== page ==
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In the philosophy of perception, phenomenalism is the view that physical objects, properties, events (whatever is physical) are reducible to mental objects, properties, events. Ultimately, only mental objects, properties, events, exist. In particular, we may reduce talk of physical bodies to talk of bundles of sense-data.

The philosopher who is most famous for advocating both the bundle theory of objects, and phenomenalism, is the 18th century Irish philosopher, George Berkeley. Berkeley's version is more commonly called "subjective idealism".

Philosophers who hear the skeptic's challenge -- "There's no reason to think an external world exists" -- reply, "Well, no, I guess there isn't any reason to think that an external world exists. All there is, is sense-data. Physical objects are bundles of sense-data. When I hold up my hand, and I see it, I'm not seeing something external to my mind; I'm seeing a series, a whole bundle, of hand sense-data, and there is no hand apart from those hand sense-data. That's what my hand is -- a bundle of sense-data." Such philosophers get around skepticism, not by replying to the skeptic and proving the existence of an external world, but instead by saying that there is no external world.

One objection to phenomenalism, uses a reductio ad absurdum. Suppose the phenomenalist is correct. This is the assumption this argument intends to disprove.

Phenomenalism means that, for me, the physical world is all just a construction out of my sense-data. Now suppose you and I are talking about philosophy. On the face of it, there's my body, and my mind associated with it, and there's your mind, with your body associated with it. But we are assuming that phenomenalism is true. That means that when I see your body, I'm not seeing an irreducibly physical body; I am seeing a bundle of sense-data in my own mind. Let's suppose I hear you saying all sorts of intelligent things, which I want to take as evidence of the existence of your mind, of what you are thinking. All those intelligent things you say are, after all, sense-data in my own mind. So I have no reason to think that either your body, or your mind exist. The phenomenalist has no reason to believe that any other minds, besides his own, exist.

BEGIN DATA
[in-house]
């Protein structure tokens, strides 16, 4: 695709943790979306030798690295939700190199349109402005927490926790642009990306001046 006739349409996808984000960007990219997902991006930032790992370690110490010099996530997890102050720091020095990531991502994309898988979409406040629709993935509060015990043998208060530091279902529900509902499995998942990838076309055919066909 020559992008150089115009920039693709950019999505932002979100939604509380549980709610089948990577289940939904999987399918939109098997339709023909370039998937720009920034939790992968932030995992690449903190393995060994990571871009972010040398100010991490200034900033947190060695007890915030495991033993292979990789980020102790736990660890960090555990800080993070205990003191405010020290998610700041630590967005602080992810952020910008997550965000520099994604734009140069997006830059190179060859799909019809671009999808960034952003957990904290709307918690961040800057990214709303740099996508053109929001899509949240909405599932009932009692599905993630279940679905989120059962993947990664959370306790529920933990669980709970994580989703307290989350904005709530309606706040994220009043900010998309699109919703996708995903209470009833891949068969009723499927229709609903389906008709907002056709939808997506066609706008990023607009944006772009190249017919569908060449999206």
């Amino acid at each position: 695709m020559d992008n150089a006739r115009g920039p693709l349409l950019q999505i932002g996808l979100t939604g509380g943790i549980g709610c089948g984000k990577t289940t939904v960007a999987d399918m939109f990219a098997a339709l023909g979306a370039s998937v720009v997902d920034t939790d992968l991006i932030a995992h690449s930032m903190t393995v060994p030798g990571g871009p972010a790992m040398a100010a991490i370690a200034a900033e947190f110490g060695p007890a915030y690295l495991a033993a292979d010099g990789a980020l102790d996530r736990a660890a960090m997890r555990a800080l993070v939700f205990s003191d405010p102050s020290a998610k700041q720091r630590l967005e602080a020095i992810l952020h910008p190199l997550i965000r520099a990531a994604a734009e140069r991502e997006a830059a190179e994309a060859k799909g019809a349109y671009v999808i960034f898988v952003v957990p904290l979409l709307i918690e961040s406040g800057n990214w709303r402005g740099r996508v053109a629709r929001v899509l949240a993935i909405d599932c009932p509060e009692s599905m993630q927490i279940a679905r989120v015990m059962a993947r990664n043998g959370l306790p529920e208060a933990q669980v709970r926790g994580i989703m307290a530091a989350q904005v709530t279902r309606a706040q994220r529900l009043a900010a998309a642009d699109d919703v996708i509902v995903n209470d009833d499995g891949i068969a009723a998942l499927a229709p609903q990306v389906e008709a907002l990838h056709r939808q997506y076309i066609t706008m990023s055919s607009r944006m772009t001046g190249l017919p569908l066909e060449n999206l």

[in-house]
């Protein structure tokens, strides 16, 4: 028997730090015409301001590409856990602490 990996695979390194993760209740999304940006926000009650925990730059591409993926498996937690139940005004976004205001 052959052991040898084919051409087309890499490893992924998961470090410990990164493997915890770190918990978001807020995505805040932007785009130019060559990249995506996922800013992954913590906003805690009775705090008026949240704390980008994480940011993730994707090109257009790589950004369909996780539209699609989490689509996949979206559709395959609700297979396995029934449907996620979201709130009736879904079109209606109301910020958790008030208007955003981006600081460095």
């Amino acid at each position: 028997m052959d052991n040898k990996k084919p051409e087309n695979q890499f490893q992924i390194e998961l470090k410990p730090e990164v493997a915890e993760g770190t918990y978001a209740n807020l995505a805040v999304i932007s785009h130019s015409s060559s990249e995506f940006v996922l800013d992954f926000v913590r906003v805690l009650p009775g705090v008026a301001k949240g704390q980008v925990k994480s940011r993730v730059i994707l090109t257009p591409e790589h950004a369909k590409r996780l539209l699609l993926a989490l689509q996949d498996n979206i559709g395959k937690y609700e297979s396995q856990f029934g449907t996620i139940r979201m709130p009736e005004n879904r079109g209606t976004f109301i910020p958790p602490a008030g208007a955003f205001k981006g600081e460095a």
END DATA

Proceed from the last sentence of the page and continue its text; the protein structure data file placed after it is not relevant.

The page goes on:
Why should the phenomenalist be surprised when we say that? After all, phenomenalism denies that an external world exists. Just remember what "external world" means according to the phenomenalist: it means the world outside his own mind. But that means that all other bodies and other minds are part of the external world. And so the phenomenalist is forced to an absurd conclusion. The argument in brief is:

  1. If phenomenalism is true, then nothing that is thought to be in the external world exists.
  2. But other minds besides my own are thought to be in the external world (since the external world is anything outside my own mind).
  3. Therefore, other minds do not exist.

The phenomenalist ends up having to believe solipsism, which is the view that one's own mind is the only thing that exists -- that one is entirely alone in a universe that is completely in one's own mind.

Despite the inclination to reject solipsism out of hand, its argument is made in such a way that it is that it is not falsifiable and therefore cannot be disproven; at least not by means of modern science, philosophy included. By extension phenomenalism is not disproven by the above argument in any way. This very lack of falsifiability does render phenomenalism unscientific, however, and so one may reject it on that basis instead.